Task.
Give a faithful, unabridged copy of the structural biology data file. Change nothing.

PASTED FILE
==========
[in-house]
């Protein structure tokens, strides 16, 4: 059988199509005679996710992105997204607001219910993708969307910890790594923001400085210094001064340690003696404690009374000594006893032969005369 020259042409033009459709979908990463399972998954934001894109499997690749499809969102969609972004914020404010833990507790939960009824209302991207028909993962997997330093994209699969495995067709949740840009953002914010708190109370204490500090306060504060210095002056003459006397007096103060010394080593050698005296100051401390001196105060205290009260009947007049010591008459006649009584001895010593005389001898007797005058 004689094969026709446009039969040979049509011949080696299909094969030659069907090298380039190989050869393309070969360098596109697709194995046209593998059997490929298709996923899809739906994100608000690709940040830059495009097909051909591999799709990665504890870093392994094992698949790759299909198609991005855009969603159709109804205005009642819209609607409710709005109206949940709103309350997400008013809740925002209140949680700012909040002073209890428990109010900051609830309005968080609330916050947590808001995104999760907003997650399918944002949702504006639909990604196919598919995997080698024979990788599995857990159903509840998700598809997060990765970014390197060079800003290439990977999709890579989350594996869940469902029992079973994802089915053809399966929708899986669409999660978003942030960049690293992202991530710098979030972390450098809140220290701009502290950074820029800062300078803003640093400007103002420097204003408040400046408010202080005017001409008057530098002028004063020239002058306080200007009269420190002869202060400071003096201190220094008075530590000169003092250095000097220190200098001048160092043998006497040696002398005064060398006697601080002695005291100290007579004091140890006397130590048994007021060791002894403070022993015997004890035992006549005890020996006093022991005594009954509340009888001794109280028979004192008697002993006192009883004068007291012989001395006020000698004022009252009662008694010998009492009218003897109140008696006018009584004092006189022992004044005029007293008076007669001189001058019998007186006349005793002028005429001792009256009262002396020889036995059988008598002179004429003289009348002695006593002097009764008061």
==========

[in-house]
């Protein structure tokens, strides 16, 4: 059988199509005679996710992105997204607001219910993708969307910890790594923001400085210094001064340690003696404690009374000594006893032969005369 020259042409033009459709979908990463399972998954934001894109499997690749499809969102969609972004914020404010833990507790939960009824209302991207028909993962997997330093994209699969495995067709949740840009953002914010708190109370204490500090306060504060210095002056003459006397007096103060010394080593050698005296100051401390001196105060205290009260009947007049010591008459006649009584001895010593005389001898007797005058 004689094969026709446009039969040979049509011949080696299909094969030659069907090298380039190989050869393309070969360098596109697709194995046209593998059997490929298709996923899809739906994100608000690709940040830059495009097909051909591999799709990665504890870093392994094992698949790759299909198609991005855009969603159709109804205005009642819209609607409710709005109206949940709103309350997400008013809740925002209140949680700012909040002073209890428990109010900051609830309005968080609330916050947590808001995104999760907003997650399918944002949702504006639909990604196919598919995997080698024979990788599995857990159903509840998700598809997060990765970014390197060079800003290439990977999709890579989350594996869940469902029992079973994802089915053809399966929708899986669409999660978003942030960049690293992202991530710098979030972390450098809140220290701009502290950074820029800062300078803003640093400007103002420097204003408040400046408010202080005017001409008057530098002028004063020239002058306080200007009269420190002869202060400071003096201190220094008075530590000169003092250095000097220190200098001048160092043998006497040696002398005064060398006697601080002695005291100290007579004091140890006397130590048994007021060791002894403070022993015997004890035992006549005890020996006093022991005594009954509340009888001794109280028979004192008697002993006192009883004068007291012989001395006020000698004022009252009662008694010998009492009218003897109140008696006018009584004092006189022992004044005029007293008076007669001189001058019998007186006349005793002028005429001792009256009262002396020889036995059988008598002179004429003289009348002695006593002097009764008061």